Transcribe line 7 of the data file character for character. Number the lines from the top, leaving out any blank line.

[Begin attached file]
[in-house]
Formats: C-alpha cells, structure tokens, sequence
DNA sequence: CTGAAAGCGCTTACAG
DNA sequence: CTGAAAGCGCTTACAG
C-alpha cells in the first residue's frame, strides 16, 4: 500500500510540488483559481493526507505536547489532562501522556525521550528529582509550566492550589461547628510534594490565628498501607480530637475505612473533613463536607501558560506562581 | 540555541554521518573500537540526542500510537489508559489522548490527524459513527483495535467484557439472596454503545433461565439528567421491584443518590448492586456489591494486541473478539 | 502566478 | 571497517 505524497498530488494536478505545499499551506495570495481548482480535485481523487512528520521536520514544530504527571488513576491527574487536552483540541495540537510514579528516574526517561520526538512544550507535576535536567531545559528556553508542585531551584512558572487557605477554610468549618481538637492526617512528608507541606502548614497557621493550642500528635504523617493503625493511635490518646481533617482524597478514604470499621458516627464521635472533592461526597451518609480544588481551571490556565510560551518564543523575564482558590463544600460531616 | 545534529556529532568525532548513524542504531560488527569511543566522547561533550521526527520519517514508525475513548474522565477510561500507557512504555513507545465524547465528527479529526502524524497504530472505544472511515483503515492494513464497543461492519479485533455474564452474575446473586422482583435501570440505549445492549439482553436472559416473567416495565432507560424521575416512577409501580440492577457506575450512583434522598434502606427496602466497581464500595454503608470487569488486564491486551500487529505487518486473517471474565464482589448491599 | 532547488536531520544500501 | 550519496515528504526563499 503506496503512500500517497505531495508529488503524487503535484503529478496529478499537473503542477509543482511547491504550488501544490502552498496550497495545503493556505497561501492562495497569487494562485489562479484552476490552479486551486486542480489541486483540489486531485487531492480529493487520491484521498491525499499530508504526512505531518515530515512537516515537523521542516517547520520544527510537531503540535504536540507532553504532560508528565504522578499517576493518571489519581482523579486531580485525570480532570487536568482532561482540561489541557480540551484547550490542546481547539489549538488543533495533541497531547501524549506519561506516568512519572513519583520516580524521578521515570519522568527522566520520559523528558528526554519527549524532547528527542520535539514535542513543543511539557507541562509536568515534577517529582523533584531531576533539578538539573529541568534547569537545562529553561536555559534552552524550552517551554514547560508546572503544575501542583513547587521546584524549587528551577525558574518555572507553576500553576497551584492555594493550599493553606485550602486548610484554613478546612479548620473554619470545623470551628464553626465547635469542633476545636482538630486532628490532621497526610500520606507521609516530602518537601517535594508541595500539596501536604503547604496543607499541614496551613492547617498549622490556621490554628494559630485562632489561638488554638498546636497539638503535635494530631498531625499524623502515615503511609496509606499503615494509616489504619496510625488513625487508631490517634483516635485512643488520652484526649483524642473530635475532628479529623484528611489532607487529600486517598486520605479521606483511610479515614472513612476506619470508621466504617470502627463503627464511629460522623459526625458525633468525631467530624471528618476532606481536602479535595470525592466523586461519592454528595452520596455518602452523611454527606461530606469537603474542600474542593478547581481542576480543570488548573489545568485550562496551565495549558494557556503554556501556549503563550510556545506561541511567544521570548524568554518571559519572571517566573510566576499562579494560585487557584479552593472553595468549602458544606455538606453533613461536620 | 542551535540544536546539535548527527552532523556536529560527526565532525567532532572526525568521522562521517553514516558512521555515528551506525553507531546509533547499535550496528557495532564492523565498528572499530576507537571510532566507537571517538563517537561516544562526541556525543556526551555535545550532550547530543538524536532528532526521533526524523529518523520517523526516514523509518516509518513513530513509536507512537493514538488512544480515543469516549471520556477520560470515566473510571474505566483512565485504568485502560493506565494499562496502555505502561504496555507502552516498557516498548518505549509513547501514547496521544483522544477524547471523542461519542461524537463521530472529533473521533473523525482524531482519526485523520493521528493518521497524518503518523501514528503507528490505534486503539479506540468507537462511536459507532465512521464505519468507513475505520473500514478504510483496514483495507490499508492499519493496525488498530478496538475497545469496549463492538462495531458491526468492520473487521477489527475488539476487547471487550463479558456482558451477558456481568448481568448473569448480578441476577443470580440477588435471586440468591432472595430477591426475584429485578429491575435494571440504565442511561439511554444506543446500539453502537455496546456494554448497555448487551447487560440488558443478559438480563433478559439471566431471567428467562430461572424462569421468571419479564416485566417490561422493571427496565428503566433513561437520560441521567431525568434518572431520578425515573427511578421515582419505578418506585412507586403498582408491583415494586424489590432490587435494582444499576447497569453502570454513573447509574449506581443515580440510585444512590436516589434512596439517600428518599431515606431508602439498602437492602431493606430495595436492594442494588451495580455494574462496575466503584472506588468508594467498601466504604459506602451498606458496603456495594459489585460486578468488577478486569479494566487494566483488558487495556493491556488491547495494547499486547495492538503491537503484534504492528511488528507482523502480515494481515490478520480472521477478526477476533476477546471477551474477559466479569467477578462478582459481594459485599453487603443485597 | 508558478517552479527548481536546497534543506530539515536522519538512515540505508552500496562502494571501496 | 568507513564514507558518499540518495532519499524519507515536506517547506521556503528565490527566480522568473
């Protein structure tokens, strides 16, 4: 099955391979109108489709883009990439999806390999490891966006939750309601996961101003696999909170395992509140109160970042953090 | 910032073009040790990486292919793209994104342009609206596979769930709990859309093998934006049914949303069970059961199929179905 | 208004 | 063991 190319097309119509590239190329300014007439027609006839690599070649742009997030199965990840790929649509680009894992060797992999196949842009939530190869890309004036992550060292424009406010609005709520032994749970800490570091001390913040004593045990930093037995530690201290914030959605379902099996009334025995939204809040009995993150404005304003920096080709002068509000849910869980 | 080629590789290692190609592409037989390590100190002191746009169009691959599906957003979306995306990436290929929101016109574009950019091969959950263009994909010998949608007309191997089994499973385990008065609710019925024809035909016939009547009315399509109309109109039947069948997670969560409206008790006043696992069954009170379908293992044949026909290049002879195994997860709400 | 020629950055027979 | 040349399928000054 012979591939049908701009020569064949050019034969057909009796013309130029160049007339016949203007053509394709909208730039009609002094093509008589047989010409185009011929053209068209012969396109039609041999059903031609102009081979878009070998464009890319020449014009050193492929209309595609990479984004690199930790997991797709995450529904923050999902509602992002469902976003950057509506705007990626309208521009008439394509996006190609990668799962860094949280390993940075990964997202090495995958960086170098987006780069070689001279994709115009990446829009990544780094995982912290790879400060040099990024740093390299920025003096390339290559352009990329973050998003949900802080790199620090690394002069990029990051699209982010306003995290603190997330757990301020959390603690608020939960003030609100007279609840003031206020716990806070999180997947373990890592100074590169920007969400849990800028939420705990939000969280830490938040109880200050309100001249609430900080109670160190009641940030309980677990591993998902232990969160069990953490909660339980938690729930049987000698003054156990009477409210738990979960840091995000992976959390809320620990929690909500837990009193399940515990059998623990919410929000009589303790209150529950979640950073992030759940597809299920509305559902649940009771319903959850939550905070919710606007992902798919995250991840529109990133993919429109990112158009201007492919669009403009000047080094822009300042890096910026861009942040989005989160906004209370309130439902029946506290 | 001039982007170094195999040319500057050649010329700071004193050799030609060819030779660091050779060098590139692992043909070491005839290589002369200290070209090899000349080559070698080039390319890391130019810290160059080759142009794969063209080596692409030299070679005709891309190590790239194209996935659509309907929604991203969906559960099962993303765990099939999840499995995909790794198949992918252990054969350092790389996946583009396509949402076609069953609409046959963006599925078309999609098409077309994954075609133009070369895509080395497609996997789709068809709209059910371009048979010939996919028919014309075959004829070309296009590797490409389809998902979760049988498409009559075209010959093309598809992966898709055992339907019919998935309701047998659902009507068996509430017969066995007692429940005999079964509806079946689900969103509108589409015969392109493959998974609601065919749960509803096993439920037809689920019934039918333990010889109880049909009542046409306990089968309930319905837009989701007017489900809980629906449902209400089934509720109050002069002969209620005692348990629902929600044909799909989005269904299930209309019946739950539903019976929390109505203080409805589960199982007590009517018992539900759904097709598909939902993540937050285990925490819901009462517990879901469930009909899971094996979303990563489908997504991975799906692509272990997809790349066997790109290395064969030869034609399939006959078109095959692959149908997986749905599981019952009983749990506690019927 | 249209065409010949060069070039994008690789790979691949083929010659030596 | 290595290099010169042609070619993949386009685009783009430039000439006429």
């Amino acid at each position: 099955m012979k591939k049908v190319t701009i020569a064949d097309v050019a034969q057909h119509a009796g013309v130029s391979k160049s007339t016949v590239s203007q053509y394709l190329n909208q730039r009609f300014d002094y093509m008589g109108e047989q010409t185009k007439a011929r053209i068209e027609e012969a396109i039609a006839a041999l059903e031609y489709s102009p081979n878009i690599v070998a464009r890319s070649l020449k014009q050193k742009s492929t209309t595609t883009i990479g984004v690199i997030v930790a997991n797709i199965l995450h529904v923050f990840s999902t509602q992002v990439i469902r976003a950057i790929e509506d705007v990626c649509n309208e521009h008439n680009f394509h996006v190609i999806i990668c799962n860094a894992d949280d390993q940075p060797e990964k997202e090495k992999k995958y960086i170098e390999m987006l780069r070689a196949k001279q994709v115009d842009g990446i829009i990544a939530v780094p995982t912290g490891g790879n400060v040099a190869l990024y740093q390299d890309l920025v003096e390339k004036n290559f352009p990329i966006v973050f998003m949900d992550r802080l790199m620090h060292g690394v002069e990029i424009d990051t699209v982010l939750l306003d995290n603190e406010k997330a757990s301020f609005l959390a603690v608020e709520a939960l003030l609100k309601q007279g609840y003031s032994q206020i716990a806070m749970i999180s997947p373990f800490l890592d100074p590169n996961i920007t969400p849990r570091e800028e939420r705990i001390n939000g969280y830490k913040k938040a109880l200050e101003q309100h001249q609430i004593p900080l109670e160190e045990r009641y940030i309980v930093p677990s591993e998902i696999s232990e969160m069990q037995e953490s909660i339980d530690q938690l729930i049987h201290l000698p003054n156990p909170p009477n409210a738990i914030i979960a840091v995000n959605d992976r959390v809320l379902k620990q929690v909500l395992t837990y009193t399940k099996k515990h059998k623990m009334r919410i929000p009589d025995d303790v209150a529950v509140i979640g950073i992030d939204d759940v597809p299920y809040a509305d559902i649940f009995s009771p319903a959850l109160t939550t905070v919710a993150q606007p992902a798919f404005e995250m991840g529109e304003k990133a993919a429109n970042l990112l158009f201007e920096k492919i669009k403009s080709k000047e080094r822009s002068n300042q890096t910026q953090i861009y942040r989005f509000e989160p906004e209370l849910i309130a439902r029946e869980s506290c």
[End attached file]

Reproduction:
């Amino acid at each position: 099955m012979k591939k049908v190319t701009i020569a064949d097309v050019a034969q057909h119509a009796g013309v130029s391979k160049s007339t016949v590239s203007q053509y394709l190329n909208q730039r009609f300014d002094y093509m008589g109108e047989q010409t185009k007439a011929r053209i068209e027609e012969a396109i039609a006839a041999l059903e031609y489709s102009p081979n878009i690599v070998a464009r890319s070649l020449k014009q050193k742009s492929t209309t595609t883009i990479g984004v690199i997030v930790a997991n797709i199965l995450h529904v923050f990840s999902t509602q992002v990439i469902r976003a950057i790929e509506d705007v990626c649509n309208e521009h008439n680009f394509h996006v190609i999806i990668c799962n860094a894992d949280d390993q940075p060797e990964k997202e090495k992999k995958y960086i170098e390999m987006l780069r070689a196949k001279q994709v115009d842009g990446i829009i990544a939530v780094p995982t912290g490891g790879n400060v040099a190869l990024y740093q390299d890309l920025v003096e390339k004036n290559f352009p990329i966006v973050f998003m949900d992550r802080l790199m620090h060292g690394v002069e990029i424009d990051t699209v982010l939750l306003d995290n603190e406010k997330a757990s301020f609005l959390a603690v608020e709520a939960l003030l609100k309601q007279g609840y003031s032994q206020i716990a806070m749970i999180s997947p373990f800490l890592d100074p590169n996961i920007t969400p849990r570091e800028e939420r705990i001390n939000g969280y830490k913040k938040a109880l200050e101003q309100h001249q609430i004593p900080l109670e160190e045990r009641y940030i309980v930093p677990s591993e998902i696999s232990e969160m069990q037995e953490s909660i339980d530690q938690l729930i049987h201290l000698p003054n156990p909170p009477n409210a738990i914030i979960a840091v995000n959605d992976r959390v809320l379902k620990q929690v909500l395992t837990y009193t399940k099996k515990h059998k623990m009334r919410i929000p009589d025995d303790v209150a529950v509140i979640g950073i992030d939204d759940v597809p299920y809040a509305d559902i649940f009995s009771p319903a959850l109160t939550t905070v919710a993150q606007p992902a798919f404005e995250m991840g529109e304003k990133a993919a429109n970042l990112l158009f201007e920096k492919i669009k403009s080709k000047e080094r822009s002068n300042q890096t910026q953090i861009y942040r989005f509000e989160p906004e209370l849910i309130a439902r029946e869980s506290c």